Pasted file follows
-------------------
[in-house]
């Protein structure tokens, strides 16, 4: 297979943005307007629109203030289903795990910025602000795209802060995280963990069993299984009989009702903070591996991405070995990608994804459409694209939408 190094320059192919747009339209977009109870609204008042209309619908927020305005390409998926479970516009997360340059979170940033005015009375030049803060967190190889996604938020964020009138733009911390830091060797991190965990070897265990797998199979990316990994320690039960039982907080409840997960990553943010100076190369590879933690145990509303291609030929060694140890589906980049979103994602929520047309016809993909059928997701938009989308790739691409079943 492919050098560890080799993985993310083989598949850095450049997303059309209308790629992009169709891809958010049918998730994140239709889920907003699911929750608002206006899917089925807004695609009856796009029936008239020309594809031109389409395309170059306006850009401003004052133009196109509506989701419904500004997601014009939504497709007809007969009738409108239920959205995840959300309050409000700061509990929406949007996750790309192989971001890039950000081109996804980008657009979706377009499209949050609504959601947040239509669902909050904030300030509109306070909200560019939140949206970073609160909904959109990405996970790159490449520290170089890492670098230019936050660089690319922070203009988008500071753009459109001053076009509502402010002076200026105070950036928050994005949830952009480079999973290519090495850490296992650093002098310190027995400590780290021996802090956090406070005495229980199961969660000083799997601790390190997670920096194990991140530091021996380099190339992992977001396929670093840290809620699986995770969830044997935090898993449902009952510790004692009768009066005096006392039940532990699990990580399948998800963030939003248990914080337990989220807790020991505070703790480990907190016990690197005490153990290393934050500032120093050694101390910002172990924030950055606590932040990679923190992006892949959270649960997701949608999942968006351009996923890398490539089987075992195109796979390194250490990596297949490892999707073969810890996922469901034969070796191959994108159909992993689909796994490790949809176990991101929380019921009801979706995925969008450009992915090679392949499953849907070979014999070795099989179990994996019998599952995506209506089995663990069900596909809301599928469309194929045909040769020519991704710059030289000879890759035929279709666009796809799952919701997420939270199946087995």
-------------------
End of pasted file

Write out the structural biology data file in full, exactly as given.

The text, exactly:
[in-house]
């Protein structure tokens, strides 16, 4: 297979943005307007629109203030289903795990910025602000795209802060995280963990069993299984009989009702903070591996991405070995990608994804459409694209939408 190094320059192919747009339209977009109870609204008042209309619908927020305005390409998926479970516009997360340059979170940033005015009375030049803060967190190889996604938020964020009138733009911390830091060797991190965990070897265990797998199979990316990994320690039960039982907080409840997960990553943010100076190369590879933690145990509303291609030929060694140890589906980049979103994602929520047309016809993909059928997701938009989308790739691409079943 492919050098560890080799993985993310083989598949850095450049997303059309209308790629992009169709891809958010049918998730994140239709889920907003699911929750608002206006899917089925807004695609009856796009029936008239020309594809031109389409395309170059306006850009401003004052133009196109509506989701419904500004997601014009939504497709007809007969009738409108239920959205995840959300309050409000700061509990929406949007996750790309192989971001890039950000081109996804980008657009979706377009499209949050609504959601947040239509669902909050904030300030509109306070909200560019939140949206970073609160909904959109990405996970790159490449520290170089890492670098230019936050660089690319922070203009988008500071753009459109001053076009509502402010002076200026105070950036928050994005949830952009480079999973290519090495850490296992650093002098310190027995400590780290021996802090956090406070005495229980199961969660000083799997601790390190997670920096194990991140530091021996380099190339992992977001396929670093840290809620699986995770969830044997935090898993449902009952510790004692009768009066005096006392039940532990699990990580399948998800963030939003248990914080337990989220807790020991505070703790480990907190016990690197005490153990290393934050500032120093050694101390910002172990924030950055606590932040990679923190992006892949959270649960997701949608999942968006351009996923890398490539089987075992195109796979390194250490990596297949490892999707073969810890996922469901034969070796191959994108159909992993689909796994490790949809176990991101929380019921009801979706995925969008450009992915090679392949499953849907070979014999070795099989179990994996019998599952995506209506089995663990069900596909809301599928469309194929045909040769020519991704710059030289000879890759035929279709666009796809799952919701997420939270199946087995």